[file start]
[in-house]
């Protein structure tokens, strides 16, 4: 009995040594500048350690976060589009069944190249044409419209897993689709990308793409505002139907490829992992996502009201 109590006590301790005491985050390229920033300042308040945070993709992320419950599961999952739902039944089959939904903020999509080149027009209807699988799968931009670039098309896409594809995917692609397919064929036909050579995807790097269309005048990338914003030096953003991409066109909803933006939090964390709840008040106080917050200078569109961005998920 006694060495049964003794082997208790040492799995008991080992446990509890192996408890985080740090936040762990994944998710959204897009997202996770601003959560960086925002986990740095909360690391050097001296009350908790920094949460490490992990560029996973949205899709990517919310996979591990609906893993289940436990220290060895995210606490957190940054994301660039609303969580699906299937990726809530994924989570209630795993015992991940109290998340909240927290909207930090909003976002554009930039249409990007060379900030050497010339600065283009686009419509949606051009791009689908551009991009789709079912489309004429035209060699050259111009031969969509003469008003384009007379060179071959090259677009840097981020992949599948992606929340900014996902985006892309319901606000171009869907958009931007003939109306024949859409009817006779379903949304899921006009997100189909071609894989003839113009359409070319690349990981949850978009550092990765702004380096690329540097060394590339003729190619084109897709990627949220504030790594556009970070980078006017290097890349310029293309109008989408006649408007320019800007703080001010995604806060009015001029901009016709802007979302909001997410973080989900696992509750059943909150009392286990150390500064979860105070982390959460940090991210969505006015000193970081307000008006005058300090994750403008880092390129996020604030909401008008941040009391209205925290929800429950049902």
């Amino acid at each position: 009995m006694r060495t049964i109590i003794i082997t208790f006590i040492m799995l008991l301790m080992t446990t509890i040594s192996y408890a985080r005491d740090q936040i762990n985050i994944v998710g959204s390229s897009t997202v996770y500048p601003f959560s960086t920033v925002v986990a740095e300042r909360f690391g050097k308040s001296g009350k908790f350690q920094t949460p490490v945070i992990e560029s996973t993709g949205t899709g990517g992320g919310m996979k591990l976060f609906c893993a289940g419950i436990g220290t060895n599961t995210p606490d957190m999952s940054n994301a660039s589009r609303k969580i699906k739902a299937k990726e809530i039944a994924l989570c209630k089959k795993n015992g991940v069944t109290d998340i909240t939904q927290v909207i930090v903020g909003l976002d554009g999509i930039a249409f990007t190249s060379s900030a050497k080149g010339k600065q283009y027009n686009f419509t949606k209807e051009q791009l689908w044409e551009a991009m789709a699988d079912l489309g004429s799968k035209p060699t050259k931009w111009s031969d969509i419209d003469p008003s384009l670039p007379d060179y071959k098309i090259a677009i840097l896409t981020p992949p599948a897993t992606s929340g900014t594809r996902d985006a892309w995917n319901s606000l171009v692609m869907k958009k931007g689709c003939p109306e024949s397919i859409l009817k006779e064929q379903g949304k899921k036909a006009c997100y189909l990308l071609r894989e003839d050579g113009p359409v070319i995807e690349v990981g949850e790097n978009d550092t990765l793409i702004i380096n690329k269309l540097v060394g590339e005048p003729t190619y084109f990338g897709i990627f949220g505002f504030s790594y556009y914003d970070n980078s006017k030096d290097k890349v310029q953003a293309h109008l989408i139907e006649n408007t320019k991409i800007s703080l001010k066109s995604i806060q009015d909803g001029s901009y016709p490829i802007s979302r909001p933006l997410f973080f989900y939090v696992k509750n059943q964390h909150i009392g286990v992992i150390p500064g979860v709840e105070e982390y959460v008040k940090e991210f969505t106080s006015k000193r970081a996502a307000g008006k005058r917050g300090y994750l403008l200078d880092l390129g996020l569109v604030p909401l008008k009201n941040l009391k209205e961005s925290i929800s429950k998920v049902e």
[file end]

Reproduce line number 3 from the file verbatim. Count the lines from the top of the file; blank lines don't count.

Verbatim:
């Amino acid at each position: 009995m006694r060495t049964i109590i003794i082997t208790f006590i040492m799995l008991l301790m080992t446990t509890i040594s192996y408890a985080r005491d740090q936040i762990n985050i994944v998710g959204s390229s897009t997202v996770y500048p601003f959560s960086t920033v925002v986990a740095e300042r909360f690391g050097k308040s001296g009350k908790f350690q920094t949460p490490v945070i992990e560029s996973t993709g949205t899709g990517g992320g919310m996979k591990l976060f609906c893993a289940g419950i436990g220290t060895n599961t995210p606490d957190m999952s940054n994301a660039s589009r609303k969580i699906k739902a299937k990726e809530i039944a994924l989570c209630k089959k795993n015992g991940v069944t109290d998340i909240t939904q927290v909207i930090v903020g909003l976002d554009g999509i930039a249409f990007t190249s060379s900030a050497k080149g010339k600065q283009y027009n686009f419509t949606k209807e051009q791009l689908w044409e551009a991009m789709a699988d079912l489309g004429s799968k035209p060699t050259k931009w111009s031969d969509i419209d003469p008003s384009l670039p007379d060179y071959k098309i090259a677009i840097l896409t981020p992949p599948a897993t992606s929340g900014t594809r996902d985006a892309w995917n319901s606000l171009v692609m869907k958009k931007g689709c003939p109306e024949s397919i859409l009817k006779e064929q379903g949304k899921k036909a006009c997100y189909l990308l071609r894989e003839d050579g113009p359409v070319i995807e690349v990981g949850e790097n978009d550092t990765l793409i702004i380096n690329k269309l540097v060394g590339e005048p003729t190619y084109f990338g897709i990627f949220g505002f504030s790594y556009y914003d970070n980078s006017k030096d290097k890349v310029q953003a293309h109008l989408i139907e006649n408007t320019k991409i800007s703080l001010k066109s995604i806060q009015d909803g001029s901009y016709p490829i802007s979302r909001p933006l997410f973080f989900y939090v696992k509750n059943q964390h909150i009392g286990v992992i150390p500064g979860v709840e105070e982390y959460v008040k940090e991210f969505t106080s006015k000193r970081a996502a307000g008006k005058r917050g300090y994750l403008l200078d880092l390129g996020l569109v604030p909401l008008k009201n941040l009391k209205e961005s925290i929800s429950k998920v049902e």